The Year of the Masters of War
Part 12: Alliance Warfare, September 25 – December 31, 1944
Of all the challenges of war, one of the most frustrating ones is that of alliance warfare. As allies rarely let their formations be commanded by each other except in extraordinary circumstances or relationships, the frequent result of waging war alongside someone is an incredible amount of bickering. This bickering covers strategy; the conduct of war; the ends of war in both its meanings, that is what the purpose of war is and how it should end; and just about everything else under the sun. There is no such thing as an easy alliance at war. There are workable alliances, but rarely are they actually easy ones, however well alliance members can on occasion manage to work together. Then there are dysfunctional, unworkable alliances. These generally tend to drag down the stronger members to the level of the weaker ones by being forced to bail them out of bad situations time and again, thus diluting strength all over the place.
The Italian-German alliance was not an easy one. It was not a particularly functional one either. Its original purpose had been to increase Italian domestic tolerance for international expeditionary adventures around the Mediterranean to increase the span of the Italian Empire. It was also hoped that, with Germany being the more worrisome partner in terms of upsetting the European balance of power, Italy would be able to hide behind Germany and essentially act with impunity, the entire world focused instead on the apparently greater threat. By 1941 this had all fallen to pieces when Germany declared war on the Soviet Union and promptly proceeded to not invade that latter country successfully. They instead sat in eastern Poland and Latvia staring eastward and claiming that there were too many Soviet troops for them to move anywhere. Anywhere, that was, except where there were weaker parties to beat up such as the Swedes and Norwegians and Finns, all at the expense of the Eastern Front. They even sent troops southward to Illyria in early and mid-1944, undoubtedly because they knew that they would be safe there, making a gesture while being protected by Italian operational skill. It thus came as a complete surprise to Mussolini and indeed all the Italians when, at the end of the Balkan campaign in late September, the Germans immediately began moving yet again. At first it was all a bit unbelievable, but they were not going home to Germany, nor to any other fronts. Instead, they were pushing northward out from Dacia, and eastward across the Bosporus! A veritable flood of German formations were actually moving against the Soviet Union. Albeit not against any Soviet formations; they were only moving because on those two fronts there was a complete absence of Soviet troops. They were all heading into a vacuum.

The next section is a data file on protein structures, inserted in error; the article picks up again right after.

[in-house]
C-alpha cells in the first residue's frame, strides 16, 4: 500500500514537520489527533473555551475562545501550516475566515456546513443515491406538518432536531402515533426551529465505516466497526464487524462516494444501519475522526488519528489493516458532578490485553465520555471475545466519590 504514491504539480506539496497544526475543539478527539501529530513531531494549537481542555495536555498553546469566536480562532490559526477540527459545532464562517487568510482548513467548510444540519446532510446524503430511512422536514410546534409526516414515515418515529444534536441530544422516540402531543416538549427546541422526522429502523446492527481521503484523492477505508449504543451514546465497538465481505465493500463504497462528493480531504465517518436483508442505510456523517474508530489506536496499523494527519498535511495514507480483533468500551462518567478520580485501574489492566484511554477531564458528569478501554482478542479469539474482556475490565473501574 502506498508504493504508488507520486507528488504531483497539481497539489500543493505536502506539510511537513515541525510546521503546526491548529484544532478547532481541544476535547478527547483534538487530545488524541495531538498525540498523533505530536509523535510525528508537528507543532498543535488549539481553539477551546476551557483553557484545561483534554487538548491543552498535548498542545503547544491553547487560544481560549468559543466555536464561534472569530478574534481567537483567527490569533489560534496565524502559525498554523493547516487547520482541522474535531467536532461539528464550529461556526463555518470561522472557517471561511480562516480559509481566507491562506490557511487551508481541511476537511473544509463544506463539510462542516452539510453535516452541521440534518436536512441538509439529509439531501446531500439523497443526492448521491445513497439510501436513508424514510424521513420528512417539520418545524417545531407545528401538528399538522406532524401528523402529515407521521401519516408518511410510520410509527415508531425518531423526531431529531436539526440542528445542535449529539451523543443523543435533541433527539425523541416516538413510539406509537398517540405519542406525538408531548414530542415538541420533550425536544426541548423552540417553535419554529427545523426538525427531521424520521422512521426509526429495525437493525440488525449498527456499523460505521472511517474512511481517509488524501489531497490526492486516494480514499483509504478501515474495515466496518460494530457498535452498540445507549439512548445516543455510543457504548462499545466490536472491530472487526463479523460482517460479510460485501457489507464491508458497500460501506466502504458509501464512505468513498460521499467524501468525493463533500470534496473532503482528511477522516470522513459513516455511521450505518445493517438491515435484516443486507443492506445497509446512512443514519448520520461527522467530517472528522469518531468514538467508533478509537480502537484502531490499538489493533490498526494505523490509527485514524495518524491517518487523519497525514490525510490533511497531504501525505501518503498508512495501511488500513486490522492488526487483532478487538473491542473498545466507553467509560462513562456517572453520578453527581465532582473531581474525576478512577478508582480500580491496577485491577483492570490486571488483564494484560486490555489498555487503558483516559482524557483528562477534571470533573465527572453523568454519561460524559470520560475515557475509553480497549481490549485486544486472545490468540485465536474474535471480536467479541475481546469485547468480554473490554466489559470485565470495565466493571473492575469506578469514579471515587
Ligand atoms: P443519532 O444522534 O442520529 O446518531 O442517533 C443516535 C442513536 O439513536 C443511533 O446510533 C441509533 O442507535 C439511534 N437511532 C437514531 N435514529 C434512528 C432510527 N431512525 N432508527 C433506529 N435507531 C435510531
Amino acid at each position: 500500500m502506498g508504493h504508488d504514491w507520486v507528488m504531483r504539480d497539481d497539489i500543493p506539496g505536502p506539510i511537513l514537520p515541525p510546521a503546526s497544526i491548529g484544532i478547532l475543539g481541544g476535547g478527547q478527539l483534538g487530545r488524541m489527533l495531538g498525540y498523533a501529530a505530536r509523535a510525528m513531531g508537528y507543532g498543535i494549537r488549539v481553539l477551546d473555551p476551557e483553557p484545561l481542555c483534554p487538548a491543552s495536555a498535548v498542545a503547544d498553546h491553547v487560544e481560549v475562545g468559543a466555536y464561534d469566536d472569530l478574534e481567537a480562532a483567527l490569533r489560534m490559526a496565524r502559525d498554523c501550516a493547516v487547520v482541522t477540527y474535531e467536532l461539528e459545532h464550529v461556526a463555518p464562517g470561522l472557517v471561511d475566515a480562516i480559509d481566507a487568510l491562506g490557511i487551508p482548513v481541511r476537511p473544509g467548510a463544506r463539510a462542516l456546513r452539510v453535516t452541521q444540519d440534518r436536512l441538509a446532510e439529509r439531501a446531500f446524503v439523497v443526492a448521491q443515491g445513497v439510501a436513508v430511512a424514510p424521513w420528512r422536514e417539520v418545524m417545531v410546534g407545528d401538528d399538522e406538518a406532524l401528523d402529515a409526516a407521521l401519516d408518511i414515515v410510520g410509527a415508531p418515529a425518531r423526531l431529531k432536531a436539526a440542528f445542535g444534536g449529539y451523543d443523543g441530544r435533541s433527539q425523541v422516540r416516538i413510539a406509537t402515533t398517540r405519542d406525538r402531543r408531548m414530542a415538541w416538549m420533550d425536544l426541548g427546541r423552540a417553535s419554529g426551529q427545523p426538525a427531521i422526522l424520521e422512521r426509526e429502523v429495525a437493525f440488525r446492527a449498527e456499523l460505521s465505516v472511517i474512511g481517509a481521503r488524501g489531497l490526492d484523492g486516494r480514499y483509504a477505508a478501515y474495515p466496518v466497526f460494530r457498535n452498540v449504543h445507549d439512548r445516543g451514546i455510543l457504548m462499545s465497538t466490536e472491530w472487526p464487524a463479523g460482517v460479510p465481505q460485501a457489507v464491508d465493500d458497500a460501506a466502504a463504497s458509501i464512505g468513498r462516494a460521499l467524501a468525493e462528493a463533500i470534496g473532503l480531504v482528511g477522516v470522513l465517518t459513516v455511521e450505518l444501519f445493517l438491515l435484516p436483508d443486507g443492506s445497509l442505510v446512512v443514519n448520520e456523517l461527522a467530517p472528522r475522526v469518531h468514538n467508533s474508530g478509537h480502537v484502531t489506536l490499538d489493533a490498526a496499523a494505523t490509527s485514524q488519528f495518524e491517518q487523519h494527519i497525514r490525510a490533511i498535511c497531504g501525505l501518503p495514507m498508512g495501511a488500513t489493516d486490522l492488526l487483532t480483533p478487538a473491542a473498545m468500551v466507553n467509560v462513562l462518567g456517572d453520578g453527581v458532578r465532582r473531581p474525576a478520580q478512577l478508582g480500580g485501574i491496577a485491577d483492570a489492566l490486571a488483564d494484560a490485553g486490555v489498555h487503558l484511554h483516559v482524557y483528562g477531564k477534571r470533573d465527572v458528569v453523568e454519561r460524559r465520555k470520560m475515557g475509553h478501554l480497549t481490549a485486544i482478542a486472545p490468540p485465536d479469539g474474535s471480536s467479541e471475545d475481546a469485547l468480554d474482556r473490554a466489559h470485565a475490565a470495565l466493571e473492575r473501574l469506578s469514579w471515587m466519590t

Those crazy Germans, streaming eastward as if they were some sort of torrent or something.